The Smiling Man by Joseph Knox Read Online (FREE)
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About the Book
‘I usually experienced the presence of a dead body as an absence, but in this case, it felt like a black hole opening up in front of me.’
Disconnected from his history and careless of his future, Detective Aidan Waits has resigned himself to the night shift: an endless cycle of meaningless emergency calls and lonely dead ends.
Until he and his partner, Detective Inspector Peter ‘Sutty’ Sutcliffe, are summoned to the Palace, a vast disused hotel in the centre of a restless, simmering city. There they find the body of a man. He is dead. And he is smiling.
The tags have been removed from the man’s clothes. His teeth have been filed down and replaced. Even his fingertips are not his own. Only a patch sewn into the inside of his trousers gives any indication as to who he was, and to the desperate last act of his life …
But even as Waits pieces together this stranger’s identity, someone is sifting through the shards of his own.
When mysterious fires, anonymous phone calls and outright threats start to escalate, he realizes that a ghost from his own past haunts his every move.
And to discover who the smiling man really is, he must first confront himself.
‘It’s as if I know something and don’t know it at the same time.’ – Thomas Ligotti, ‘The Frolic’
It started with a knock at the door.
When he thinks of that now he grimaces. Closes his eyes and runs a hand across his face. It’s a bad memory in a head full of them, and the smallest thing can spark it. The electricity in the air before a storm, or the lancing smell of ozone after heavy rain. Sitting across the table from a new girl or a new colleague, and caught off guard like this, he might allow himself to drift off into it, knowing that neither one of them will last anyway. His vision blurs and a haze of sunspots passes in front of his eyes, like he’s staring into a bright light.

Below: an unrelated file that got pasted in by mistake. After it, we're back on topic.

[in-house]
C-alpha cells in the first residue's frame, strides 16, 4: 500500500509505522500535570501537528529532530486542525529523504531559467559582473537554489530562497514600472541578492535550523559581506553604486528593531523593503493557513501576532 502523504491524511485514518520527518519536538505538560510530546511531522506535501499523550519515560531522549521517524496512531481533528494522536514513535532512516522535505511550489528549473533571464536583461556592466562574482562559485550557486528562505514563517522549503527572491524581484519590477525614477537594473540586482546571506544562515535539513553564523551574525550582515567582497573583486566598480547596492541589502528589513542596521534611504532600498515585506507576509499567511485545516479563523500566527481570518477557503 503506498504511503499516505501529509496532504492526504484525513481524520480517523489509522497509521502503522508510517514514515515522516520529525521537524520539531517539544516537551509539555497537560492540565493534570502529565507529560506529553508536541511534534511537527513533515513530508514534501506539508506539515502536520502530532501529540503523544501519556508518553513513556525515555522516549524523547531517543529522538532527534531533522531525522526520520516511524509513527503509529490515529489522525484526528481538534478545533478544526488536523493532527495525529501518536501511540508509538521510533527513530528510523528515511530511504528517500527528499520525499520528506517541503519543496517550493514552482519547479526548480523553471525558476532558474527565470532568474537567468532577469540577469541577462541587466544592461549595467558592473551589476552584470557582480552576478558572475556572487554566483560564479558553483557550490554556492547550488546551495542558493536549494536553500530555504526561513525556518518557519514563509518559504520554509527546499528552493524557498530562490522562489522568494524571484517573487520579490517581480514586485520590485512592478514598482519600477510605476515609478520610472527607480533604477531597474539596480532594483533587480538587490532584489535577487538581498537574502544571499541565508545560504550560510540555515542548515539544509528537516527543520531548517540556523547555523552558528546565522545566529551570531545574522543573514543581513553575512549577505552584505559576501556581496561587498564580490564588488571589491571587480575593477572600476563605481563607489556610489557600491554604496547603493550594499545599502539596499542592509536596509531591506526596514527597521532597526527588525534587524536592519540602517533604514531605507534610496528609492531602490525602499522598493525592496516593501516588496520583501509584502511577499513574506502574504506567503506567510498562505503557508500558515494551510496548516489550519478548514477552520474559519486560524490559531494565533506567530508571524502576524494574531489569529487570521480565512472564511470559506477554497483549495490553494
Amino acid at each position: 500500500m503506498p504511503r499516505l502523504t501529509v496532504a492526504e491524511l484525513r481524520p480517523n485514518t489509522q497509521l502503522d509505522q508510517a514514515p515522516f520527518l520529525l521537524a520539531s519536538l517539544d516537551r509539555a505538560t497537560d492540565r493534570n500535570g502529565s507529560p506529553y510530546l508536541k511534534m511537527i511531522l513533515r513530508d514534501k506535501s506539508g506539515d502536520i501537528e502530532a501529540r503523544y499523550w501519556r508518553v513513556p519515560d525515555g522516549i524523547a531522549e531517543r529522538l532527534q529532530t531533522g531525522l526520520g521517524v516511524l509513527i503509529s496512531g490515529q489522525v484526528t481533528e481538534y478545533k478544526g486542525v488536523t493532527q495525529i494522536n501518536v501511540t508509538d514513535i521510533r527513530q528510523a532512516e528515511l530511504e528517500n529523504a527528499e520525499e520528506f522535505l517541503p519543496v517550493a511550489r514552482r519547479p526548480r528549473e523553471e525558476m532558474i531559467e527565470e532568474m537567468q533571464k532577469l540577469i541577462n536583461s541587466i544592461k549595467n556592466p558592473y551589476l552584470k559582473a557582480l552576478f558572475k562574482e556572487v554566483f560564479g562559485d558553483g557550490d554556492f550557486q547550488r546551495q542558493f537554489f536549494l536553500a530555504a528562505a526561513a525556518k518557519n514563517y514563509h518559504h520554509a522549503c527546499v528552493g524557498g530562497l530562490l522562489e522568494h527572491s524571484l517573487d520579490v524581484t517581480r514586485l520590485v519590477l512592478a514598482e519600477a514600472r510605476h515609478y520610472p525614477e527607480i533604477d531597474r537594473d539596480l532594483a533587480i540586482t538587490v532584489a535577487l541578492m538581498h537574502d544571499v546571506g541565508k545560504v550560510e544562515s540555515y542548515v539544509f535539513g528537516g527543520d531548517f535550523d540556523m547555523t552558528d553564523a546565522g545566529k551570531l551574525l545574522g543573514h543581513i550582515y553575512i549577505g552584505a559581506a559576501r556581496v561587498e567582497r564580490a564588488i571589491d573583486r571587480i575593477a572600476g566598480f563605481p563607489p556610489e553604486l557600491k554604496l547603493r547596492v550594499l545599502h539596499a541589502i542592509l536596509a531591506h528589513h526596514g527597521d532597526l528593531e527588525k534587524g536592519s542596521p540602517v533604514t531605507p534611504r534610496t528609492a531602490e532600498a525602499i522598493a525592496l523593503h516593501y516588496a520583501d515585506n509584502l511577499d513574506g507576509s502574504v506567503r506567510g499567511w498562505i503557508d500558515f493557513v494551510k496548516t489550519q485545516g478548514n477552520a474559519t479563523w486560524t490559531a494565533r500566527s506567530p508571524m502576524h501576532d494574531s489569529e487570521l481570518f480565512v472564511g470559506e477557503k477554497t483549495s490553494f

‘I think there’s someone outside,’ he’d heard the old woman say.
It was after ten on a Sunday night and they’d probably been on their way to bed.
Their house was a stubborn mid-sized Tudor-build, designed to withstand everything, apparently, but the rain. Through the pane of smoked glass set into the door, the boy could make out two or three buckets in the hallway, collecting dripping water, and perhaps that’s why they hadn’t heard him at first. He knocked again, stepped back and looked at the house. It seemed too big for one old couple, but it had something he didn’t associate with the narrow, thin-walled rooms he’d lived in, some personality.
It had to, out here in the middle of nowhere.
The old woman got to the door first. When she opened it she called out for her husband. He looked even older than she did, and it seemed like a struggle for him to get around. When his head appeared over his wife’s shoulder, when he saw the small, shivering boy on their doorstep, he adjusted his glasses in surprise. The boy was rake-thin, glass-eyed, pale. Wearing just a T-shirt and trousers, both soaked through by the rain. The old couple looked about him, but it seemed like the boy was on his own.